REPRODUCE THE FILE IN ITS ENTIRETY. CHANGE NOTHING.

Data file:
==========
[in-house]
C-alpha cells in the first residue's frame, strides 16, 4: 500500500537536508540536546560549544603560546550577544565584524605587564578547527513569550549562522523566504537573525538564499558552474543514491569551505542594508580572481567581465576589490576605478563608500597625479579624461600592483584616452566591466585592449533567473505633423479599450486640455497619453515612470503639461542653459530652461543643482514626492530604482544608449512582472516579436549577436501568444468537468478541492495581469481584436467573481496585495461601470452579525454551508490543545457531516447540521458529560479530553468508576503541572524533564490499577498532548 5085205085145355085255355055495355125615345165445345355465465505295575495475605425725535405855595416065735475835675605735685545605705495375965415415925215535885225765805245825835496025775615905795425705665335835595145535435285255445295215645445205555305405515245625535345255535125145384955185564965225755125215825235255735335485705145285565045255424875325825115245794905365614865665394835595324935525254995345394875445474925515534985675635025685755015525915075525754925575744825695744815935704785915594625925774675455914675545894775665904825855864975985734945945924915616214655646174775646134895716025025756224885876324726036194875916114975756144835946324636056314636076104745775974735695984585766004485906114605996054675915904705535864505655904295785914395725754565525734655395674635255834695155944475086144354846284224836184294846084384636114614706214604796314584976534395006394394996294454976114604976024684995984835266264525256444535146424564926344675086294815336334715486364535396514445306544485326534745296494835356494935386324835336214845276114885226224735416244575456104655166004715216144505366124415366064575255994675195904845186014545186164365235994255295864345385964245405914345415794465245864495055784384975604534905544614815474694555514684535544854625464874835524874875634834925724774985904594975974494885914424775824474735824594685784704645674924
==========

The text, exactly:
[in-house]
C-alpha cells in the first residue's frame, strides 16, 4: 500500500537536508540536546560549544603560546550577544565584524605587564578547527513569550549562522523566504537573525538564499558552474543514491569551505542594508580572481567581465576589490576605478563608500597625479579624461600592483584616452566591466585592449533567473505633423479599450486640455497619453515612470503639461542653459530652461543643482514626492530604482544608449512582472516579436549577436501568444468537468478541492495581469481584436467573481496585495461601470452579525454551508490543545457531516447540521458529560479530553468508576503541572524533564490499577498532548 5085205085145355085255355055495355125615345165445345355465465505295575495475605425725535405855595416065735475835675605735685545605705495375965415415925215535885225765805245825835496025775615905795425705665335835595145535435285255445295215645445205555305405515245625535345255535125145384955185564965225755125215825235255735335485705145285565045255424875325825115245794905365614865665394835595324935525254995345394875445474925515534985675635025685755015525915075525754925575744825695744815935704785915594625925774675455914675545894775665904825855864975985734945945924915616214655646174775646134895716025025756224885876324726036194875916114975756144835946324636056314636076104745775974735695984585766004485906114605996054675915904705535864505655904295785914395725754565525734655395674635255834695155944475086144354846284224836184294846084384636114614706214604796314584976534395006394394996294454976114604976024684995984835266264525256444535146424564926344675086294815336334715486364535396514445306544485326534745296494835356494935386324835336214845276114885226224735416244575456104655166004715216144505366124415366064575255994675195904845186014545186164365235994255295864345385964245405914345415794465245864495055784384975604534905544614815474694555514684535544854625464874835524874875634834925724774985904594975974494885914424775824474735824594685784704645674924